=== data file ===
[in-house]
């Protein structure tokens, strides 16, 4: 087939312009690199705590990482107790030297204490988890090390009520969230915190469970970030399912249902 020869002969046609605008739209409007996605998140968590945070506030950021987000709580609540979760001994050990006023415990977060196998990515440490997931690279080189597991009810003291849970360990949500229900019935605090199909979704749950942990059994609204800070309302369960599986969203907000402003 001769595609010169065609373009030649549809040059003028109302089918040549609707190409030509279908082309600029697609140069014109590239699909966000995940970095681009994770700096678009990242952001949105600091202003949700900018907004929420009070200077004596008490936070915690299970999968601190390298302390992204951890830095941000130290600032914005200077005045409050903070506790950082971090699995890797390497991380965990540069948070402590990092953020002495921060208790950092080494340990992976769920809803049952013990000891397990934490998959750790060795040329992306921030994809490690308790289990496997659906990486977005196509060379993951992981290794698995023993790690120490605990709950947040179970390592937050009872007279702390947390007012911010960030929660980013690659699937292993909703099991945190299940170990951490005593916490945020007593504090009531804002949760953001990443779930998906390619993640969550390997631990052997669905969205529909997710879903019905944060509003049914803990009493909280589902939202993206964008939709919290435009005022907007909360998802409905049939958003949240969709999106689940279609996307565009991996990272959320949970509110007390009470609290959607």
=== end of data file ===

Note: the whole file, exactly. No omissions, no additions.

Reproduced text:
[in-house]
């Protein structure tokens, strides 16, 4: 087939312009690199705590990482107790030297204490988890090390009520969230915190469970970030399912249902 020869002969046609605008739209409007996605998140968590945070506030950021987000709580609540979760001994050990006023415990977060196998990515440490997931690279080189597991009810003291849970360990949500229900019935605090199909979704749950942990059994609204800070309302369960599986969203907000402003 001769595609010169065609373009030649549809040059003028109302089918040549609707190409030509279908082309600029697609140069014109590239699909966000995940970095681009994770700096678009990242952001949105600091202003949700900018907004929420009070200077004596008490936070915690299970999968601190390298302390992204951890830095941000130290600032914005200077005045409050903070506790950082971090699995890797390497991380965990540069948070402590990092953020002495921060208790950092080494340990992976769920809803049952013990000891397990934490998959750790060795040329992306921030994809490690308790289990496997659906990486977005196509060379993951992981290794698995023993790690120490605990709950947040179970390592937050009872007279702390947390007012911010960030929660980013690659699937292993909703099991945190299940170990951490005593916490945020007593504090009531804002949760953001990443779930998906390619993640969550390997631990052997669905969205529909997710879903019905944060509003049914803990009493909280589902939202993206964008939709919290435009005022907007909360998802409905049939958003949240969709999106689940279609996307565009991996990272959320949970509110007390009470609290959607």